Tax-Exempt Accounts

Tax-exempt accounts are also generally retirement-focused (there are education versions here, too). These are Roth Individual Retirement Accounts (IRAs).ii Roth workplace retirement plans like 401(k)s, 403(b)s and 457s are less common, but growing in popularity for those that expect to see higher marginal taxes in retirement.

Unlike tax-deferred accounts, contributions to Roth plans are never tax-deductible. This is after-tax money you are investing, and it does not reduce your income subject to tax.

Treatment of Gains and Losses, Dividends and Interest

The benefits here are all about the investment results, and it is simple: There is no tax on withdrawals from these retirement accounts after age 59 ½. None. All the growth, dividends and interest are yours tax-free. That is a gigantic benefit. What’s more, there are no required minimum distributions from Roths.


The combination of the three tax statuses can give investors great flexibility in managing the tax impact of their retirement income. If all your assets are in traditional IRAs or pensions, your retirement cash flow will be taxed. But if you have taxable accounts and Roths, you can determine how much taxable cash flow you wish to draw. This can mean that a dollar in gross retirement cash flow is greater than a dollar in gross pre-retirement income! After all, an individual in the top federal tax bracket will take home about 60 cents on the dollar earned presently, assuming no state taxes. But diversity in tax status for your retirement accounts can mean you’ll take home a far greater share of the funds you withdraw to fund needs. This is an important determination when you consider how much income you’ll need to fund your glorious retirement.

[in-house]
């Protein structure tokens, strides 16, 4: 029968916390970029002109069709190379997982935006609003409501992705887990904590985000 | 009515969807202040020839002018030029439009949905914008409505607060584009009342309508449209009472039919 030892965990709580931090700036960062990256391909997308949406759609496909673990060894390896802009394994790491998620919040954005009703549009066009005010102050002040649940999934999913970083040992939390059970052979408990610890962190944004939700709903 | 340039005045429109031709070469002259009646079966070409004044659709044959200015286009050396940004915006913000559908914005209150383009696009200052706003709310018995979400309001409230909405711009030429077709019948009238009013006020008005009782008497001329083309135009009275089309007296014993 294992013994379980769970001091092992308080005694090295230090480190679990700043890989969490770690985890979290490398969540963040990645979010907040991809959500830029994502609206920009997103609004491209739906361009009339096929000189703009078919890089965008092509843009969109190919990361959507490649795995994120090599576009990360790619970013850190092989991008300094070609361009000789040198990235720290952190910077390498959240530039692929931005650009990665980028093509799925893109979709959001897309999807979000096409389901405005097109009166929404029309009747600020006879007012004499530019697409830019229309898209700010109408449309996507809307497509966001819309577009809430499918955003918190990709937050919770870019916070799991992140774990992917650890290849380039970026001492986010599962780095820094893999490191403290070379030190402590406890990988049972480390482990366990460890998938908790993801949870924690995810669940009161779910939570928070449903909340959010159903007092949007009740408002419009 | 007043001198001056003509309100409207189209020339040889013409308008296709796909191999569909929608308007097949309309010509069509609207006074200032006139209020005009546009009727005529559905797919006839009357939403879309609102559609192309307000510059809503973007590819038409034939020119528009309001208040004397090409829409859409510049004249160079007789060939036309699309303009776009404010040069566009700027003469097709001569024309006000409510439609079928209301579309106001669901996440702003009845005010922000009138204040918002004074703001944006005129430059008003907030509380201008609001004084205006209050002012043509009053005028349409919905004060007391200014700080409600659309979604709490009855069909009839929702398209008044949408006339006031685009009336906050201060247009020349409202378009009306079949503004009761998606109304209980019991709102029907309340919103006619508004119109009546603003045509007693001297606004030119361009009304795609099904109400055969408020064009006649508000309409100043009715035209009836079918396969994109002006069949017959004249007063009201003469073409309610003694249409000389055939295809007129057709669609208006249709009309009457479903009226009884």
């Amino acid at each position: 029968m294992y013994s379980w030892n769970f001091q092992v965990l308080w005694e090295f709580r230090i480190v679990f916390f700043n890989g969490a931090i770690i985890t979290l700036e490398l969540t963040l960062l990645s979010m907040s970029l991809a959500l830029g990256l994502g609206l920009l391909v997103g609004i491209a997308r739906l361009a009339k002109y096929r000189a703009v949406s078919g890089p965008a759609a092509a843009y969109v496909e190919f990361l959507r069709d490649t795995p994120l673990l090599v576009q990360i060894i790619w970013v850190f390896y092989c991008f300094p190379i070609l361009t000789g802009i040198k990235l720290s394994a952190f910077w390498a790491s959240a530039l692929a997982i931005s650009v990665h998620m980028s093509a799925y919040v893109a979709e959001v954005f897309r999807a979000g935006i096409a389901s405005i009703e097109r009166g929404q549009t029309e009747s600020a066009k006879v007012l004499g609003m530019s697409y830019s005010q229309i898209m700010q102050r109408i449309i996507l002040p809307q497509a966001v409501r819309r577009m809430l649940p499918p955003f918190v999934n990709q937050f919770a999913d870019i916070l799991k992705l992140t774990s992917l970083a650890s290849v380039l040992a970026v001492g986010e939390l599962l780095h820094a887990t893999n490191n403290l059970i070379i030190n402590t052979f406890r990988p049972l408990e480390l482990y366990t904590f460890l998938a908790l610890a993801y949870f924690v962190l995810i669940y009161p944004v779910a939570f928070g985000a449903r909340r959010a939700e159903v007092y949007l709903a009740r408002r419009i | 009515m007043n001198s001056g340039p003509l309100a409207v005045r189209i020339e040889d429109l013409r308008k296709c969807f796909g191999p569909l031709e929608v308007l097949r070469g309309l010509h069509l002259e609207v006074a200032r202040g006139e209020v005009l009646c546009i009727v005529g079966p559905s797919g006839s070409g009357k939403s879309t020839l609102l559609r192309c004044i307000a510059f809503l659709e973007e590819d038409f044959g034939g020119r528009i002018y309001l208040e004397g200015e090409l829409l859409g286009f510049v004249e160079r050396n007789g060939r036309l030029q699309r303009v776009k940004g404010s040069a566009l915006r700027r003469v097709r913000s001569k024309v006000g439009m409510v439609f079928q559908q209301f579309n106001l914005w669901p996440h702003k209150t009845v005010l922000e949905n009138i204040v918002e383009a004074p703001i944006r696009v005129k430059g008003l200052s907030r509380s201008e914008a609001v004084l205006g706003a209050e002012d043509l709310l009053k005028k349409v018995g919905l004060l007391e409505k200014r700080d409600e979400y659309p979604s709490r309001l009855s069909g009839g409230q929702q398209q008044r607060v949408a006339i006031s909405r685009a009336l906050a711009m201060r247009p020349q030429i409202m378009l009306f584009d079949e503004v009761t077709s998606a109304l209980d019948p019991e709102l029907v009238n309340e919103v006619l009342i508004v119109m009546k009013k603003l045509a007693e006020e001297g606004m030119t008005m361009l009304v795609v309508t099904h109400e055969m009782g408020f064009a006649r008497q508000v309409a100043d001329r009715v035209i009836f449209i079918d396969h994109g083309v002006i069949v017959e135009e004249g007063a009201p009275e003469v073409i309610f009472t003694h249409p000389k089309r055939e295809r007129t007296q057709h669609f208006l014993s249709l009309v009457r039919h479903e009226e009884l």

iSubject to exclusion for higher earners.
iiThese are named for the late Sen. William Roth (R-DE), whose legislation added this option to the tax code. Thanks, Sen. Roth!